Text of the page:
Modelling How Refractoriness to Interferon Compromises Interferon-Free Treatment of Hepatitis C Virus Infection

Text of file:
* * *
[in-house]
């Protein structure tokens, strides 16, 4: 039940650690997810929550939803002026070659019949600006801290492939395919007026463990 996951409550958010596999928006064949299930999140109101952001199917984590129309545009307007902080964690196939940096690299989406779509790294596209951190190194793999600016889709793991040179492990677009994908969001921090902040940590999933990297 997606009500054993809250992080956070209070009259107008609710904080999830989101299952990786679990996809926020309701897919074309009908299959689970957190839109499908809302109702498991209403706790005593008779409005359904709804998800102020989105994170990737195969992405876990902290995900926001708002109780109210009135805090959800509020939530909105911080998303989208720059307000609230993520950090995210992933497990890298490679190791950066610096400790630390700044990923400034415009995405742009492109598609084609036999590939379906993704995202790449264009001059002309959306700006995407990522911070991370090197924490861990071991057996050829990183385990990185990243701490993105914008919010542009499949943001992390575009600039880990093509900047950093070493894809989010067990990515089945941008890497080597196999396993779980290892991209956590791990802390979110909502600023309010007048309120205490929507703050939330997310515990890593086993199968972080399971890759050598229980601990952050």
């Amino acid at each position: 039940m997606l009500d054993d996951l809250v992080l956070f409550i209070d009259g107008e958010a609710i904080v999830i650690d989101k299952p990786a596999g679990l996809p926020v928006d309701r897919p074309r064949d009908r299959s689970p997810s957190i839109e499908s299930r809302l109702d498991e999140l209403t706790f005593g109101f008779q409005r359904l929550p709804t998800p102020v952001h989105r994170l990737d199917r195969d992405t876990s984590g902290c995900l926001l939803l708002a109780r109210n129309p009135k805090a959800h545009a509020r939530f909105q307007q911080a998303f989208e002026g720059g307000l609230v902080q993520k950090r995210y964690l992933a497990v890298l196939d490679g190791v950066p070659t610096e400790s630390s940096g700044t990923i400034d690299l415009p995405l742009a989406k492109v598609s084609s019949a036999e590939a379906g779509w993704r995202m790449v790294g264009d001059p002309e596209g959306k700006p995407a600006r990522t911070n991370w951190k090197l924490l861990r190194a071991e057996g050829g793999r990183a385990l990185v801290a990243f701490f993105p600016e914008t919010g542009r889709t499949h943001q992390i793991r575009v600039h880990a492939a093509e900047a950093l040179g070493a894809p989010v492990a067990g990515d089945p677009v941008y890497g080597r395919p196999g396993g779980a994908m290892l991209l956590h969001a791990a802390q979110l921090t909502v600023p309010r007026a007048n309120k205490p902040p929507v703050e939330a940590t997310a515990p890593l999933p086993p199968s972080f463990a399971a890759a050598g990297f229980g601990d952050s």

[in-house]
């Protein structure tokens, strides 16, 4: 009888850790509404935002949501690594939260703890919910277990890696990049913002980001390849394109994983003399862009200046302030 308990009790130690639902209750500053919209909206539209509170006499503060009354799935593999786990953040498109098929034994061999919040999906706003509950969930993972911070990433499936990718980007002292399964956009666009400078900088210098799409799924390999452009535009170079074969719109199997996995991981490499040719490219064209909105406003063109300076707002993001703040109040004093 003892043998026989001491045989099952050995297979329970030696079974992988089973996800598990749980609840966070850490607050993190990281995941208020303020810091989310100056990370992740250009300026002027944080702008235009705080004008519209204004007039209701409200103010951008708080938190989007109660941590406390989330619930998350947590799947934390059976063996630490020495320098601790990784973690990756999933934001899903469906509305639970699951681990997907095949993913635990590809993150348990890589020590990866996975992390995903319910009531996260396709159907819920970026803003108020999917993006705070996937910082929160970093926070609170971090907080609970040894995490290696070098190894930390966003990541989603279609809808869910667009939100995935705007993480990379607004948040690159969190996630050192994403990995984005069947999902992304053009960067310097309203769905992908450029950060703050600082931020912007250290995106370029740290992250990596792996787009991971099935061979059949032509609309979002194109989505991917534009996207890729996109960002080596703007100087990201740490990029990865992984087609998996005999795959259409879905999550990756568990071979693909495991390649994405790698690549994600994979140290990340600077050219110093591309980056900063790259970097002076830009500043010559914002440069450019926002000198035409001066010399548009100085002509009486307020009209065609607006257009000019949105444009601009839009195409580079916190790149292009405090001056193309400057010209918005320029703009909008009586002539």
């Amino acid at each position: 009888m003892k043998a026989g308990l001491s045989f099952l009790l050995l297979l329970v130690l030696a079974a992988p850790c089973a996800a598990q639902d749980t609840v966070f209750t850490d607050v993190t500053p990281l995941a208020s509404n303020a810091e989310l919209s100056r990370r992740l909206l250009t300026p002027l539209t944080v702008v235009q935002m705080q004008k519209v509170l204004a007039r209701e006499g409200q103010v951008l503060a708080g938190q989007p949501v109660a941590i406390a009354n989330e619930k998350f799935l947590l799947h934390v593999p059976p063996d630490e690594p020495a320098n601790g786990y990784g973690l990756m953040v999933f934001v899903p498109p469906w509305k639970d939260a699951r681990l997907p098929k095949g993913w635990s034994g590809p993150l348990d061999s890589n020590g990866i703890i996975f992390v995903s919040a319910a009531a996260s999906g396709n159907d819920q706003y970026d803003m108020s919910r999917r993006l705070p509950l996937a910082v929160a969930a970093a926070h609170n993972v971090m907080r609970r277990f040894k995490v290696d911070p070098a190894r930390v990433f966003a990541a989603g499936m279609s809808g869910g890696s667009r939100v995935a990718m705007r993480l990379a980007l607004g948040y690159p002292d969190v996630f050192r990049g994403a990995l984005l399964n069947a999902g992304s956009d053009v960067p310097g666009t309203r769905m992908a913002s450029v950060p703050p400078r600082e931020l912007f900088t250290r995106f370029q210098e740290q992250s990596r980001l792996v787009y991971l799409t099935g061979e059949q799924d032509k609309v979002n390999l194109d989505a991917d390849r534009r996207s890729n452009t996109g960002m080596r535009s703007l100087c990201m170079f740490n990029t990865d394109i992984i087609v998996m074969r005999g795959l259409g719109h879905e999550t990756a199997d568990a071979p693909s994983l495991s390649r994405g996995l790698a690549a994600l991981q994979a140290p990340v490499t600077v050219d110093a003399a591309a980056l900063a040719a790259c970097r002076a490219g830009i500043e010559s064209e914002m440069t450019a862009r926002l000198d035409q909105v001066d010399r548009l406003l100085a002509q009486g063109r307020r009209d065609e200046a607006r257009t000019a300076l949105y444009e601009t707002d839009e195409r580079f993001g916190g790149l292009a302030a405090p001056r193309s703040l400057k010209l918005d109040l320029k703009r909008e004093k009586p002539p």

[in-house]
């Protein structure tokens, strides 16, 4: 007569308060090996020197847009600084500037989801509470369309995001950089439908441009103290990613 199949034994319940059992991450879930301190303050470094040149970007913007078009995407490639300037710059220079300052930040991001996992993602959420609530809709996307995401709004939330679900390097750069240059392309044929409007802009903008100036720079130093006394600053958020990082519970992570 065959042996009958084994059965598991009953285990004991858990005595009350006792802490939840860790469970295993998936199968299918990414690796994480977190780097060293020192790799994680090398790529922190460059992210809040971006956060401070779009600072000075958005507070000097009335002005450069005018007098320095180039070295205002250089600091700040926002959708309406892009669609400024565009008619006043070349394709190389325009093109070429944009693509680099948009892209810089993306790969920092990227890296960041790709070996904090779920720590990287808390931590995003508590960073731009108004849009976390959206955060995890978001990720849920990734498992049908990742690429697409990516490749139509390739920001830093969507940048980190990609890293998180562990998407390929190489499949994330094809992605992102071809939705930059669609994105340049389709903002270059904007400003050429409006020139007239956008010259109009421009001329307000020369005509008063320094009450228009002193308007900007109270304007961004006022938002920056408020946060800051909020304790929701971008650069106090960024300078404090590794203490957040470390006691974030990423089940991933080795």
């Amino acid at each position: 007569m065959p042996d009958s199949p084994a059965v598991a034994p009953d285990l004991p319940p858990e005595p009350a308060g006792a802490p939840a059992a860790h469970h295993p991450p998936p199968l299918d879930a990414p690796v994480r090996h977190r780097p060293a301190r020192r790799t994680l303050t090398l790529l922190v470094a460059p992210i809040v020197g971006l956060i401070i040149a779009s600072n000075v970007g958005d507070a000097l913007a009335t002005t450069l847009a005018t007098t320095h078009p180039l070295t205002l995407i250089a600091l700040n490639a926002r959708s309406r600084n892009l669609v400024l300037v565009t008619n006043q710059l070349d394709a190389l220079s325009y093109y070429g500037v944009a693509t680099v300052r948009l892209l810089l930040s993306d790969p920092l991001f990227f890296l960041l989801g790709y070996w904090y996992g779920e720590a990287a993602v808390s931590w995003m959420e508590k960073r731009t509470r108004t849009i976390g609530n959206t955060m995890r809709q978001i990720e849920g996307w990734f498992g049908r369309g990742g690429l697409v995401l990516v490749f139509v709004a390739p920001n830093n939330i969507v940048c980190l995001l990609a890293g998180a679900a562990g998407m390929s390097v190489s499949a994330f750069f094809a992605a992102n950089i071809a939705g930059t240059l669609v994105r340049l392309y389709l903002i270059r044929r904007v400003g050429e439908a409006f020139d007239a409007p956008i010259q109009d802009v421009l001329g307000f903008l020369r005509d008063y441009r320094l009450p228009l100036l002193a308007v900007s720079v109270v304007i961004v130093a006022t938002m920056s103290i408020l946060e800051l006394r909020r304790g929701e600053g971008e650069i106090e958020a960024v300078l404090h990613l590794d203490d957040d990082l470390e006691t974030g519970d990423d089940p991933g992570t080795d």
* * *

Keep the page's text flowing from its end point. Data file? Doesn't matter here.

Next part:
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Hepatitis C virus (HCV) infection globally affects 130-150 million people. It causes both acute and chronic infections. Due to the severe side effects and low success rates of interferon based treatments, which formed the standard treatment for HCV, the treatment paradigm shifted to direct acting antivirals (DAAs). DAAs have revolutionized the treatment of hepatitis C virus infection. Clinical trials with combinations of DAAs have recorded >90% response with shorter treatment durations and fewer side effects than earlier treatments involving IFN. Outside the controlled setting of a clinical trial, however, response rates with DAA combinations are much lower (<70%). DAAs can fail if HCV accumulates mutations that confer drug resistance. Interestingly, the pre-existence of mutant frequency in the virus appears not to influence treatment outcome. A better predictor for DAA treatment outcome is yet to be unravelled. Surprisingly, individuals who respond poorly to IFN appear to be more likely to fail DAA treatment. IFN is a generic antiviral that improves immune responses and is expected not to have any bearing on DAA treatment outcomes. Why individuals with poor IFN sensitivity fail DAA treatment remains a mystery. In a recent study of the IFN signalling network, HCV has been shown to compromise IFN activity. It induces bistability in the network leading to distinct phenotypic responses of cells to IFN exposure. In particular, individuals who respond poorly to IFN tend to have a higher percentage of cells that are refractory to IFN; these cells allow viral persistence despite IFN exposure. We hypothesized here that in such individuals, greater ongoing replication would allow increased development of resistance and thus lead to the failure of DAAs. We constructed a model of viral dynamics that accounts for the distinct phenotypic responses of cells to IFN, viral replication and mutation, and the development of resistance to DAAs. Our model predicted that although the relative prevalence of pre- existing mutants is unaffected by IFN sensitivity, in agreement with observations, the growth of drug resistant mutants is accelerated in individuals with poor IFN sensitivity. Based on a distribution of IFN sensitivity across individuals, our model accurately described clinical observations of the response rates to different current treatment protocols. With this model, we predict that the common strategy of increasing the genetic barrier by adding more drugs to the combination was not necessary to avert the development of drug resistance. Instead, an optimised increase in DAA dosage alone or DAA+PR or PR dosage depending on the patient’s IFN sensitivity could help achieve success.